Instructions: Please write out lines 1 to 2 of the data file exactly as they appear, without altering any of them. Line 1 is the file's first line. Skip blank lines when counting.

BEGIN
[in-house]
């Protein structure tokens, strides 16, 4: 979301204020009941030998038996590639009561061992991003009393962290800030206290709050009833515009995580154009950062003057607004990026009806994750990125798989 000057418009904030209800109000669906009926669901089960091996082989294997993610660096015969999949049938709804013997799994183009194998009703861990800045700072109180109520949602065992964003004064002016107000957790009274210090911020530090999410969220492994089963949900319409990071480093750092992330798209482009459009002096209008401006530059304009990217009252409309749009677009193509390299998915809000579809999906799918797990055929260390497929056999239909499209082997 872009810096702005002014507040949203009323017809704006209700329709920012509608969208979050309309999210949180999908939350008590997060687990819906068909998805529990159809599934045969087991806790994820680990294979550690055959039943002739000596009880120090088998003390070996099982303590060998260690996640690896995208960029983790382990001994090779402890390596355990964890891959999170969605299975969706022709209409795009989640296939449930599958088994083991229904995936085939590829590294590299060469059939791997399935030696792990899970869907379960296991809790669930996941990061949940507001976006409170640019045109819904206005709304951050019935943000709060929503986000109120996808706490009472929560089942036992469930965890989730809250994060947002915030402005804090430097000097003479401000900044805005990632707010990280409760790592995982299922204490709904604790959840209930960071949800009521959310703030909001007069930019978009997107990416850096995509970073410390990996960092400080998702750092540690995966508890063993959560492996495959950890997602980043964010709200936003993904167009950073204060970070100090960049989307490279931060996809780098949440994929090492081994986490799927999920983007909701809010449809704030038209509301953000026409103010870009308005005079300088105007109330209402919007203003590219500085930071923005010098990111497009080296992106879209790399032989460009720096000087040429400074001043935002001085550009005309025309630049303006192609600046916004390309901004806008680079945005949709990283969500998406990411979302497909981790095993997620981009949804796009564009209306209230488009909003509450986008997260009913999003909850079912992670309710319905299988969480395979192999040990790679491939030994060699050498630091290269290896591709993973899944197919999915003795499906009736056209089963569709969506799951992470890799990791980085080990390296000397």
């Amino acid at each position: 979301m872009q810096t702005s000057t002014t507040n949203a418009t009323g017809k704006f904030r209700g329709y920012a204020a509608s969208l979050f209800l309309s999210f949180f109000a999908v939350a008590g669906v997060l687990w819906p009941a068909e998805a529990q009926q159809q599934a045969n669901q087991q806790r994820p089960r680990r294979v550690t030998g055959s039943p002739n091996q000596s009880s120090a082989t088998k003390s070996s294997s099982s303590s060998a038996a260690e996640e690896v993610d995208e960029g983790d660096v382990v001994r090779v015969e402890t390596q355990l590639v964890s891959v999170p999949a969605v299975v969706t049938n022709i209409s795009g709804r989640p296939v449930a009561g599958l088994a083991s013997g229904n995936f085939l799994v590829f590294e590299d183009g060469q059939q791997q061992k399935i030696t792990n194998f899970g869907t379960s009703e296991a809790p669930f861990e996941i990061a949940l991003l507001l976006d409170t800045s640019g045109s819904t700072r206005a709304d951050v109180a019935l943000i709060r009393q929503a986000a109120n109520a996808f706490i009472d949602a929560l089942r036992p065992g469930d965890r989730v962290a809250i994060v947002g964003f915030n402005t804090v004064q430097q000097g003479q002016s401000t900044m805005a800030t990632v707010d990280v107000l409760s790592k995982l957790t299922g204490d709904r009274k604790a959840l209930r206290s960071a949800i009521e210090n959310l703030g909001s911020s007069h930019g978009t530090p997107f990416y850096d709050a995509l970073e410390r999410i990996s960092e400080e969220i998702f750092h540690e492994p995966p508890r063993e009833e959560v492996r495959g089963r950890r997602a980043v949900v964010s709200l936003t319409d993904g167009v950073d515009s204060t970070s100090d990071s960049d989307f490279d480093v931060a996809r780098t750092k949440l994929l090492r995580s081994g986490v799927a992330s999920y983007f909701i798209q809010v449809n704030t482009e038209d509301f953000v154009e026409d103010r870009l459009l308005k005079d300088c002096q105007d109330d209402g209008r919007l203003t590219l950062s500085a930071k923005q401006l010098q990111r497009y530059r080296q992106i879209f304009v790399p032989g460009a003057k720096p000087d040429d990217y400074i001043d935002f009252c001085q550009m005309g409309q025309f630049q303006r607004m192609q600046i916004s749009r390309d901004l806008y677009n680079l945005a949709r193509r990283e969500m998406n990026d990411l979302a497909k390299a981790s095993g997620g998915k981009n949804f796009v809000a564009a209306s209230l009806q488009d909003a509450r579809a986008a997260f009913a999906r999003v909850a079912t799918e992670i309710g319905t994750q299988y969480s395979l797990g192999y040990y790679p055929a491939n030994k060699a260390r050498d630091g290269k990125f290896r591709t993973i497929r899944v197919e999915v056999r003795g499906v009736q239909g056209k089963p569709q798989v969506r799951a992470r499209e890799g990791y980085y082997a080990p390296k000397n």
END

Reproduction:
[in-house]
């Protein structure tokens, strides 16, 4: 979301204020009941030998038996590639009561061992991003009393962290800030206290709050009833515009995580154009950062003057607004990026009806994750990125798989 000057418009904030209800109000669906009926669901089960091996082989294997993610660096015969999949049938709804013997799994183009194998009703861990800045700072109180109520949602065992964003004064002016107000957790009274210090911020530090999410969220492994089963949900319409990071480093750092992330798209482009459009002096209008401006530059304009990217009252409309749009677009193509390299998915809000579809999906799918797990055929260390497929056999239909499209082997 872009810096702005002014507040949203009323017809704006209700329709920012509608969208979050309309999210949180999908939350008590997060687990819906068909998805529990159809599934045969087991806790994820680990294979550690055959039943002739000596009880120090088998003390070996099982303590060998260690996640690896995208960029983790382990001994090779402890390596355990964890891959999170969605299975969706022709209409795009989640296939449930599958088994083991229904995936085939590829590294590299060469059939791997399935030696792990899970869907379960296991809790669930996941990061949940507001976006409170640019045109819904206005709304951050019935943000709060929503986000109120996808706490009472929560089942036992469930965890989730809250994060947002915030402005804090430097000097003479401000900044805005990632707010990280409760790592995982299922204490709904604790959840209930960071949800009521959310703030909001007069930019978009997107990416850096995509970073410390990996960092400080998702750092540690995966508890063993959560492996495959950890997602980043964010709200936003993904167009950073204060970070100090960049989307490279931060996809780098949440994929090492081994986490799927999920983007909701809010449809704030038209509301953000026409103010870009308005005079300088105007109330209402919007203003590219500085930071923005010098990111497009080296992106879209790399032989460009720096000087040429400074001043935002001085550009005309025309630049303006192609600046916004390309901004806008680079945005949709990283969500998406990411979302497909981790095993997620981009949804796009564009209306209230488009909003509450986008997260009913999003909850079912992670309710319905299988969480395979192999040990790679491939030994060699050498630091290269290896591709993973899944197919999915003795499906009736056209089963569709969506799951992470890799990791980085080990390296000397």